I came across the audio version of this book as a recommendation while reading another anthology of essays. It was a short read to listen to, and narrated by the author ( which I love). The title really grabbed me, so I gave it a listen.
How does a black woman maintain her sense of self, when most of her friends are white? In public spaces and private, Dawn Downey is under attack by an onslaught of microaggressions. She struggles to find balance between personal relationships and personal integrity. In the process, she unconsciously takes on characteristics of the privileged. But after a photo of a racist toy shows up in her social media feed, she discovers her black power.
My Review- Really Enjoyable! Four Stars
Like I said this was a nice surprise find as an audio book. I really enjoy listening to the essays and experiences of others. I didn’t really know what to expect, but I was certain that I would get some first hand accounts of the author’s experience in the USA as a woman of colour. That I certainly got, but in an unexpected way, I found that it was witty in places, humorous, and I could feel the author’s (sarcastic) sense of humour shining through as she narrated her own work.
There are probably anywhere near ten or just over this essays here, and each one is set in a different context, location, and experience of her realising that, well yes–she is the ‘only black woman in the room’ and sometimes this was a problem ( not on her behalf) mainly from what I got other people. Not every encounter the author recalls is a clear ‘OMG how could anyone say or do that’ moment, some of her experiences are with people who simply did not know how to react to her, from they way I interpreted things. The issue with this was that not only did the author have to deal with this, the other person/people had to learn and adapt. Which in this day and age one might find strange. I mean, c’mon why in the twenty-first century does anyone need to adapt to another human being of a different skin tone? A lot of these people were ‘friends’ of the author, or associates at places where she carried out her hobbies such as yoga class. My favourite stand out essays are these below, these are not the names of them but how I referred to them in my notes via the topic they cover:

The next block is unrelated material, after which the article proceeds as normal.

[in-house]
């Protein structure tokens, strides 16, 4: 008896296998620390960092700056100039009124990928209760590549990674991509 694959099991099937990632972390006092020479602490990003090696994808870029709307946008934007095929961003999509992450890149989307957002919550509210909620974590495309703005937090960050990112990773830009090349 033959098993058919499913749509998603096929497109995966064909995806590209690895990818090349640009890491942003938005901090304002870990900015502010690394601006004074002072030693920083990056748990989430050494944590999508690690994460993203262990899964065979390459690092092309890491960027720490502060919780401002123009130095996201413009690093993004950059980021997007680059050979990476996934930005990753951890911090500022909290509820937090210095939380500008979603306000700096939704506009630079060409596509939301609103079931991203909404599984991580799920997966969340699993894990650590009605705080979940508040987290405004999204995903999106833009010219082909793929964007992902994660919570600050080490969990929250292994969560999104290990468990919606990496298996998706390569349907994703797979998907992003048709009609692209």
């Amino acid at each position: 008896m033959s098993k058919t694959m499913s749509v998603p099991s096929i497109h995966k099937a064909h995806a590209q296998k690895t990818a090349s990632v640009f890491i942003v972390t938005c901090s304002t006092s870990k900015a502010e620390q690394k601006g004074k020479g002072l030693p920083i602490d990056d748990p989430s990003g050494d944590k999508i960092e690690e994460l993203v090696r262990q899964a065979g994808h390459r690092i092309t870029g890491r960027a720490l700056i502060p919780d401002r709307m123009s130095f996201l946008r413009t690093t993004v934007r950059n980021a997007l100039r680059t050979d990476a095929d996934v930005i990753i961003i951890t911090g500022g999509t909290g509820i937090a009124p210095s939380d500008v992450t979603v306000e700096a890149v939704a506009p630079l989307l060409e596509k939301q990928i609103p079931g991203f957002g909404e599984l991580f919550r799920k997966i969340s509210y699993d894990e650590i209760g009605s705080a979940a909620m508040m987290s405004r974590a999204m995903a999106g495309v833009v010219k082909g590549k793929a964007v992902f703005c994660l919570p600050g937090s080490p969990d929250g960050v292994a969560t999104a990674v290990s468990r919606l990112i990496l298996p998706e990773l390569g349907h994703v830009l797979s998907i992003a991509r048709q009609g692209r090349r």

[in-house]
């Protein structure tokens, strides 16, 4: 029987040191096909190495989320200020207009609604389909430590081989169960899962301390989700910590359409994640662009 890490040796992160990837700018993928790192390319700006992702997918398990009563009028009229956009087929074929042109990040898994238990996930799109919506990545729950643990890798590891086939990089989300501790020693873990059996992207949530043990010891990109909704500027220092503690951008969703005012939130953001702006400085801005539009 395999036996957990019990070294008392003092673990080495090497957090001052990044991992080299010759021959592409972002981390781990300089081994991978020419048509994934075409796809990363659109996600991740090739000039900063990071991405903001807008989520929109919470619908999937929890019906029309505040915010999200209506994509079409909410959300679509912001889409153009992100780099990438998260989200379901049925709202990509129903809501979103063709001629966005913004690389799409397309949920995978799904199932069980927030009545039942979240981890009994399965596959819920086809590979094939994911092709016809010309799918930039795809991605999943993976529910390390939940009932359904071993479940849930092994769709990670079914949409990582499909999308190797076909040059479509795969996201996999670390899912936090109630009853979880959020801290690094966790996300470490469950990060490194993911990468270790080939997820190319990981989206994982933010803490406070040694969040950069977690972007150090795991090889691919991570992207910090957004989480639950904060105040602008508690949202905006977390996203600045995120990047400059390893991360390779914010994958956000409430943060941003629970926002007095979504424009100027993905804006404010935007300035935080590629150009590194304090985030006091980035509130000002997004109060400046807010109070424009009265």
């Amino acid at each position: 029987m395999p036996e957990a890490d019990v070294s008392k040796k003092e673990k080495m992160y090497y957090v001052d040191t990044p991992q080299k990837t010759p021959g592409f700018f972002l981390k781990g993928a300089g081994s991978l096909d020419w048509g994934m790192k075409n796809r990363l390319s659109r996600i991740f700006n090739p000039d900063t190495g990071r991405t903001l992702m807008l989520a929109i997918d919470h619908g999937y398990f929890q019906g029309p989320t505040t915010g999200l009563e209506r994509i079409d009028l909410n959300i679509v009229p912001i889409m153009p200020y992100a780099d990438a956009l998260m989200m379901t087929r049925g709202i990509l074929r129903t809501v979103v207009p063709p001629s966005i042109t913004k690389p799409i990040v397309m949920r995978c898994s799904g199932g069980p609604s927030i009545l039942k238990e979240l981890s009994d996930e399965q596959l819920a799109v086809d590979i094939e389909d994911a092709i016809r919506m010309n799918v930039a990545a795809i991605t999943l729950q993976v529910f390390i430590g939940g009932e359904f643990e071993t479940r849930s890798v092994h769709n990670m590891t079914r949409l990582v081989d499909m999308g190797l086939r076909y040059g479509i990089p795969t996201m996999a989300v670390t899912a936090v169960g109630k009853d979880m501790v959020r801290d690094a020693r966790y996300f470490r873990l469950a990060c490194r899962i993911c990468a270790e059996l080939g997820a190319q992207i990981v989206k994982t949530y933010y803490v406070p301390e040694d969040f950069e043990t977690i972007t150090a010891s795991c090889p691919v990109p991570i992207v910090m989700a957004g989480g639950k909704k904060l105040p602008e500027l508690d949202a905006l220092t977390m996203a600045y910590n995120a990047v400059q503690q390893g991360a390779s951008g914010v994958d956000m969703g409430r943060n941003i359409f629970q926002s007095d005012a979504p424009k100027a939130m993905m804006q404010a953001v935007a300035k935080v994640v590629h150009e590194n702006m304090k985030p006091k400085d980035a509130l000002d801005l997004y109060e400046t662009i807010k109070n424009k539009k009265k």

Natural Hair- This was the first essay I listened to, I enjoyed the humour in her experience as a teen/ young lady learning to manage her hair with the help of a friend, and a white step-mother. I also really enjoyed listening to her finding ‘proudness’ in herself. The author mentions ‘freedom and confidence’ in the essay, it was really enjoyable a great start to the collection.
The Restaurant- this was an essay which highlighted the author’s experience of subtle racism or bigotry behaviour at a restaurant with her husband ( who we later learn in a non-black man, if I remember correctly he is white). I found the essay in some places heartbreaking as the author shows her experience of simply asking to have her apple pie to go, and her receiving the burnt and uneatable part of the pie, along with some other subtle behaviour that would raise an eyebrow from the staff. Clearly it was not a mistake by the restaurant, as this part of the pie was totally uneatable. However the author played on her humour and sarcasm again with the ‘mmm, maybe it was a mistake’, ‘ ah you know, maybe this or that happened’ and in a way made ‘excuses’ for the restaurant. It reminded me of when people are gas lighted about their experiences, or made to feel that ‘oh it’s not that bad,’ with the excuses she made. Clearly, this was all tongue-in-cheek , I could tell it was to play up how often society encourage ‘making excuses’ and ‘ overlooking’ certain things if someone points out their experience. Well, at least that’s how I interpreted it! A really good listen this one was, as I was not expecting the direction it went in.
Jazzy- this essay focused on her experience of seeing a Facebook post that she interpreted one way, then there was a re-post of it by her friend ( who originally posted it), then the author interpreted it another way. Again it was lovely to listen to and experience the author’s own thought processes as she processed internally what she had seen posted by a ‘friend,’ that clearly didn’t consider her friends of colour.
Overall it was a really nice introduction to the author’s work, personality, and experience in life. It reminded me of listening to something that Alice Walker might write: personal accounts on society, being a woman, race etc. this expectation was what drew me to the book, it didn’t disappoint. I do recommend it to those who enjoy these kind of works or anyone who is a fan of ‘Alice Walker style essays.’